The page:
Yamaha has built one stout sport-tourer in the FJR. It can keep up with a ZZR on a twisty road while providing nearly the comfort of the ST1300.
Midway up the coast, our group pulled into Nepenthe, a spectacular hillside restaurant/souvenir shop overlooking the rugged coastline. A combination of fresh sea air, sweet pastry and warm café lattes invigorated us for our northward journey. After riding the brutally efficient Kawasaki, Caz and I plopped ourselves onto the Honda La-Z-Boy for a little tender soothing.
Getting quickly up to speed, it becomes apparent that the ST doesn’t lack in power. The others may put up bigger numbers on the dyno, but the others can’t match the silky smooth power production from the stout V-4 Honda. It makes within 90% of its peak torque right off idle, and the 1261cc motor simply makes more power the more it’s revved during its linear pull.
All is not perfect with the Honda driveline, though. We experienced several missed shifts, especially at high rpm on the 1-2 change, and the tranny of our test bike jumped out of third gear a couple of times. We also didn’t appreciate the ST’s fuel injection when it delivered a sudden jolt of power when coming back on the throttle at elevated engine speeds.
However, the Honda will only lag behind the most serious of riders down a twisty road. There is decent ground clearance here for a big bike, and even when the pegs touch down there is ample stability to keep on grinding. Though saddled with a heavy-but-clean shaft-drive system, as is the FJR, there is negligible jacking effect on its chassis, and the ST resolutely refuses to stand up under braking. Honda’s linked-braking system, in which the center pistons in each 3-pot caliper are applied to all three discs when the brake pedal is applied and the outer pistons in each caliper are actuated by the brake lever, works almost transparently and are a nice addition for most riders. Brake force is applied to the rear slightly ahead of the fronts to deliver a certain amount of anti-dive properties.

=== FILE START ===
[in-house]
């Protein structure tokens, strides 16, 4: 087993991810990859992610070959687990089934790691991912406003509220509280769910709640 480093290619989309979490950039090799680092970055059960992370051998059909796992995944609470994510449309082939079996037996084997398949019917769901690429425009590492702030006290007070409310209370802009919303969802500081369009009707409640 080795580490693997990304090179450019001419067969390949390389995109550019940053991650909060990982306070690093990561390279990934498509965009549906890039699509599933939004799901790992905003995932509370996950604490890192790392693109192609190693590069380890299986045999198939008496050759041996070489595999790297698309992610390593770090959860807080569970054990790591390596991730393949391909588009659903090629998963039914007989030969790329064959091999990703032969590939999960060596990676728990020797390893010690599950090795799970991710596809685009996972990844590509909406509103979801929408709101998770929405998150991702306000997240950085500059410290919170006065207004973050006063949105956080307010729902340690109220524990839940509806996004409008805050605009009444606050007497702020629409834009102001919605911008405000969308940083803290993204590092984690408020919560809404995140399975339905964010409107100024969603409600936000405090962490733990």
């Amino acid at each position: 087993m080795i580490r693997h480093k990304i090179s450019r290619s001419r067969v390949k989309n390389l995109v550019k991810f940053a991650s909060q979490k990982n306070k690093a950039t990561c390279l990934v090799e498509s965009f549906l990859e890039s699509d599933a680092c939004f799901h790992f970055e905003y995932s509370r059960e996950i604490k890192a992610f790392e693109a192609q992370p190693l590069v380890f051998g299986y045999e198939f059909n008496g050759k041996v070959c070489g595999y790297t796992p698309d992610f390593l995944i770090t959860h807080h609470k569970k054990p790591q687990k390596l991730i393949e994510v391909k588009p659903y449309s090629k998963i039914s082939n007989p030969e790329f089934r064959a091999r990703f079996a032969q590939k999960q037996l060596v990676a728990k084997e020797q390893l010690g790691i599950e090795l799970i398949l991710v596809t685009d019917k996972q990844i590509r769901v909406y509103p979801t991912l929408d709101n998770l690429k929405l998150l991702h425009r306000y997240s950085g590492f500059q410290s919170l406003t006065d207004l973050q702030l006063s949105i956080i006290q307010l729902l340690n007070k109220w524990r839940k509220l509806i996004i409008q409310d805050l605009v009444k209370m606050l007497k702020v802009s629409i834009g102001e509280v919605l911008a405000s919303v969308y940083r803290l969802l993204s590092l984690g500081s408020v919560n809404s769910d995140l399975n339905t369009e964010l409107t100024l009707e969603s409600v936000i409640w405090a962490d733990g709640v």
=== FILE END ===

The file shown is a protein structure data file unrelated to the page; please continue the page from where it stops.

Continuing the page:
Our ST was equipped with the optional antilock brake package, as was our FJR, and both systems impressed us with their ability to not interfere with normal hard braking. But, like an automotive ABS system, it was nice to know it was there to bail us out had we come across some gravel or oil. Perhaps the crashed Suzuki RGV250 rider we passed just south of Monterey might’ve been saved from his embarrassing (and hopefully not too painful) crash had he been ABS-equipped.
The FJR is an attractive machine with its matching hardbags while maintaining its good looks for those solo tours when they aren’t needed.
Our trio of bikes made Monterey well before dinner, but we had a rendezvous with Putter to shoot some more pics before our day was done. We enjoyed exploring a few of Monterey County’s G roads before we found a suitable location for our static beauty shots. The Honda’s swing-out handle helped make getting the 678-pound brute onto its centerstand a bit easier.
Later on we pulled in to the backyard of the house MCUSA had rented as the epicenter of our weekend activities, and that’s where we were first shocked by the horrid looking bolt-on steel mounts that were revealed when we removed the ZZR’s Givi saddlebags. The Kawi’s streamlined appearance is completely ruined by the exposed bridgework, so its owner would be loath to ride without the bags. And, when mounted, the luggage sticks out further than the integrated sets on the other two bikes, making the Kawi the last choice for lane-splitting behavior.